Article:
The New Worker
The Weekly paper of the New Communist Party of Britain
Week commencing 29th April 2016
MUSEUM workers in South Wales last week went on strike and took to the streets to protest about cuts to the lowest paid staff for shifts worked on Saturdays.
Demonstrations took place at the National Museum in Cathays Park, Cardiff, and at Swansea Waterfront Museum.
Workers in Cardiff then headed to Cardiff City Stadium to join Cardiff People’s Assembly and Public and Commercial Services Union members, to fundraise and give out leaflets before Cardiff City’s game with Bolton Wanderers.
This was as part of action taken by workers at six Welsh museums who are going on strike over four weekends during April because of a threat to scrap unsocial payments for weekend working.
Ten museum workers were at each of the demonstrations outside the Cardiff and Swansea museums. Cate Hopkins, site representative for Cathays Park, said: “We’ve had a good day. We haven’t counted what we raised yet but we’ve got buckets of pound coins — it’s adding to our strike fund.”
In Swansea the protest lasted almost two hours. Gallery assistant Hannah Lawson, site representative for the Swansea museum, said: “We feel it is unjust the way cuts are being imposed on the lowest wage earners. I earn £10,000 a year with a part-time job, and I’m set to lose £1,500 of that.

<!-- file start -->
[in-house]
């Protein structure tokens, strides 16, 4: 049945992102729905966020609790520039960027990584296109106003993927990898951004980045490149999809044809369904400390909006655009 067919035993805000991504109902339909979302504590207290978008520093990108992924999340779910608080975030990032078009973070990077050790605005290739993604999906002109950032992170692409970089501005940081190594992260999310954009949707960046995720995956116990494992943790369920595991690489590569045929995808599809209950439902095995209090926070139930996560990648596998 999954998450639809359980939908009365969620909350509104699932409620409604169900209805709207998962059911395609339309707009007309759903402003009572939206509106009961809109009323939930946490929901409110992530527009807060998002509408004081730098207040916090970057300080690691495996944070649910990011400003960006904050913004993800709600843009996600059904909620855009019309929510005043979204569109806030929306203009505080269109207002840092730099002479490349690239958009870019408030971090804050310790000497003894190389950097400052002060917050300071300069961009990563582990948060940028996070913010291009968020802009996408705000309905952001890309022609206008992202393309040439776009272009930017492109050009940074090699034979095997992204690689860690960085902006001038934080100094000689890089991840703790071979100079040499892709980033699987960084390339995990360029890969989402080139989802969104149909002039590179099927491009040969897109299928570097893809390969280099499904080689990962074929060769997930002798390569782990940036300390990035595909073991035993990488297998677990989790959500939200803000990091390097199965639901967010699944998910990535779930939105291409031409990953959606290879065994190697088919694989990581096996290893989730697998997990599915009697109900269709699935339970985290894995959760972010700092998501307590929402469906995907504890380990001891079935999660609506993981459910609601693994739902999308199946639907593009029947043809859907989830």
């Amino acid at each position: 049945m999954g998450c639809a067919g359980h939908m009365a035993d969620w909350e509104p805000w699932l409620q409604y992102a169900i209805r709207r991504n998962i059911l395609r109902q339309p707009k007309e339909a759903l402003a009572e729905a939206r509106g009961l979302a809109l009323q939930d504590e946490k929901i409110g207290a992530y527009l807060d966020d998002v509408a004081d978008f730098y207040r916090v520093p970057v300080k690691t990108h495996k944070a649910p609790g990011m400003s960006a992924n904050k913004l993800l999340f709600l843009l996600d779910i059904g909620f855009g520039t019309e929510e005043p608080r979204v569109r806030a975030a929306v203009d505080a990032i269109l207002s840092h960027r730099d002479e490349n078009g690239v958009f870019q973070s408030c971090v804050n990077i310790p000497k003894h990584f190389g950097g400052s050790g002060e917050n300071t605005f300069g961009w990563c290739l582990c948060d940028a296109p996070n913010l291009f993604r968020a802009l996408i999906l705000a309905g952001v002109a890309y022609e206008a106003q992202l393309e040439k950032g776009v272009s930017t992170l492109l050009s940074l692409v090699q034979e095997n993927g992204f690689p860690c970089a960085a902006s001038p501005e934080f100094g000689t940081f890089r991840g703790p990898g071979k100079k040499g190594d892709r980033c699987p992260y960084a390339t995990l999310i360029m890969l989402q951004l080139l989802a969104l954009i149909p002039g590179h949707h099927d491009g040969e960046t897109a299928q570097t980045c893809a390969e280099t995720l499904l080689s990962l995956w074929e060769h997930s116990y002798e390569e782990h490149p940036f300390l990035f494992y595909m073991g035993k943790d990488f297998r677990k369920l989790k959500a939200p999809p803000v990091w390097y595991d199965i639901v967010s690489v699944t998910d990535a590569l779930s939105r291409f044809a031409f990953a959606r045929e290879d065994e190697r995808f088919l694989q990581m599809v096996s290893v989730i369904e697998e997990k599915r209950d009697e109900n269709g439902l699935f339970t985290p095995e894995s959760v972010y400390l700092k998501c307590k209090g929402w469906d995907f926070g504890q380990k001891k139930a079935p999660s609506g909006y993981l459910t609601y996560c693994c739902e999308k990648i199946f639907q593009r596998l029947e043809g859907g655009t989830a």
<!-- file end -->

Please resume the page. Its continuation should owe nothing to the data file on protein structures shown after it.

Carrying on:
“We appreciate that Wales has a huge cut from Westminster, and the museum has lost various grants, but we have put various initiatives forward which would still reduce staff costs which have been rejected — including reducing weekend shifts if staff are not being paid as much for them.
“Some of our staff in Cardiff work 35 weekends, and is it worth them missing spending all that time with family if they are not being paid fairly for their work?”
Shavanah Taj, the Public and Commercial Services Union Wales secretary, added: “The contrast between Wales and Scotland could hardly be greater. In Scotland, there has been a recognition that the dispute could only be settled through negotiations, on terms that both sides could accept.
“An improved offer has therefore been made and accepted by the workforce. Here in Wales, however, management continue to refuse to negotiate with us.”
National Museum Wales director general David Anderson has previously said that the service can no longer afford to pay £70,000 a month in premium payments. He said the Welsh Government had made it clear to him and to PCS that it has no more money to give to the museum network
He has confirmed that dismissal notices will be issued in the summer to all employees who had not signed up for the new pay deal. Around 200 staff out of a total workforce of about 600 receive premium payments.